Can I hire any worker as an independent contractor?

Hiring independent contractors instead of employees in Colorado. Know the law and make the right decision.

Can I hire any worker as an independent contractor?

The short answer, no.

Hiring workers as independent contractors frees businesses from the legal responsibilities associated with employees, like tax and employment law requirements. However, not all workers can be legally hired as independent contractors, and there are significant penalties for improperly classifying workers.

What’s the problem?

For business owners, improperly classifying a worker as an independent contractor can result in significant back taxes, penalties, and interest. Properly classifying workers can mean the difference between surviving the headache of an audit, or being hit with large back taxes, penalties, and interest.

What’s the Real Risk?

The IRS and Colorado take the misclassification of workers seriously because it results in significant tax revenue loss. For instance, in 2006 employer misclassification cost the federal government approximately $2.72 billion. Additionally, misclassification deprives workers of rights otherwise available to them as employees, and the government generally aims to protect employee rights.

How are Businesses Selected for Audits?

Usually, taxpayers are randomly selected and have included large, midsize, and small business employers, as well as nonprofit organizations. Commonly, independent contractors will file for unemployment insurance thereby initiating a government inquiry to determine if the worker was misclassified and deserving of unemployment insurance. When this happens, business owners must respond to government questions, pay required back taxes, and may be required to attend unemployment insurance court proceedings before an administrative law judge.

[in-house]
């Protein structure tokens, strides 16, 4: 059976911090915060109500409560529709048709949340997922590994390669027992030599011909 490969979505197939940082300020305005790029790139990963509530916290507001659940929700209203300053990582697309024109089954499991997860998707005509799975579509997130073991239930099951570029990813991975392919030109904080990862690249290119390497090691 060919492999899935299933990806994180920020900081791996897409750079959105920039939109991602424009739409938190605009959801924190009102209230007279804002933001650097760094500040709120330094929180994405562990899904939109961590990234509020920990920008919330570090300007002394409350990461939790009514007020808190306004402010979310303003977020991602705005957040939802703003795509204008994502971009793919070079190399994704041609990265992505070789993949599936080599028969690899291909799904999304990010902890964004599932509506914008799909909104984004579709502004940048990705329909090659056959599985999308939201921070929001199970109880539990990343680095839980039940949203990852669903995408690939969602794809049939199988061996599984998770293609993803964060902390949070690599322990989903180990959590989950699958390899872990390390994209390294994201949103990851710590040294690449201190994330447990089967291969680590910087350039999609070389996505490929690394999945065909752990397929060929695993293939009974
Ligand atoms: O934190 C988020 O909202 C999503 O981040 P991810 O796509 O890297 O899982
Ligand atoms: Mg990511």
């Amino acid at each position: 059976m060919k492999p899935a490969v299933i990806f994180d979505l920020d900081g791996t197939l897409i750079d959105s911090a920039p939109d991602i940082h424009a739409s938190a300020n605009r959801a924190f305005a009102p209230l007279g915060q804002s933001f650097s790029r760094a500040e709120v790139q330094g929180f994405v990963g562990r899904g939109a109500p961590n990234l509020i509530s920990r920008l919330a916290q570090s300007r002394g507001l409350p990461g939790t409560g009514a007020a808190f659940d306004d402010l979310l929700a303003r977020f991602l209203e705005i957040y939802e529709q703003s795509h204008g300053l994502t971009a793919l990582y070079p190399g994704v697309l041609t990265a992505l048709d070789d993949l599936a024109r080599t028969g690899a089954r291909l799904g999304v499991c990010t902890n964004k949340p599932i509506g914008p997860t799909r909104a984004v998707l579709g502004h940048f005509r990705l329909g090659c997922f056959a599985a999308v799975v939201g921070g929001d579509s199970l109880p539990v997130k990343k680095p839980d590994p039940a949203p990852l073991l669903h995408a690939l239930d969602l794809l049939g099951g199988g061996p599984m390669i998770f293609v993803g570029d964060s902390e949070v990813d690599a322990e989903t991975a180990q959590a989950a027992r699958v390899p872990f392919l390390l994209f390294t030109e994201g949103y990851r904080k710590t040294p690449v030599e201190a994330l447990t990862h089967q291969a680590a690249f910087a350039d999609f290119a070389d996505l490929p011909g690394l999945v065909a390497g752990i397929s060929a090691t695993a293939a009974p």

The Test: Employee or Independent Contractor?

The government has made clear that there is no concrete formula to determine who is an independent contract and who is not. Instead, the decision is made on a fact specific, case by case basis. This method is frustrating for business owners because it does not provide clear guidance.

However, the CONTROL test is one way to get clarity. Generally, the degree of control you exercise over a worker determines if they are an employee or an independent contractor. The general rule of thumb is that a worker is an employee if you control the details of how the work or services are performed. In contrast, an independent contractor controls how they will accomplish the work, and you simply dictate the desired result or product.

The IRS and the state of Colorado have provided their agents with multiple factors to help them assess the level of control exerted over a worker.

Factors that point towards control and employee status

  1. Controlling the details and means by which the work is performed.
  2. Instructions regarding when or where to work.
  3. Instructions regarding what tools or equipment to use.
  4. Providing the equipment and materials necessary to perform the work.
  5. The term of work is expected to continue indefinitely, rather than for a specific project or period.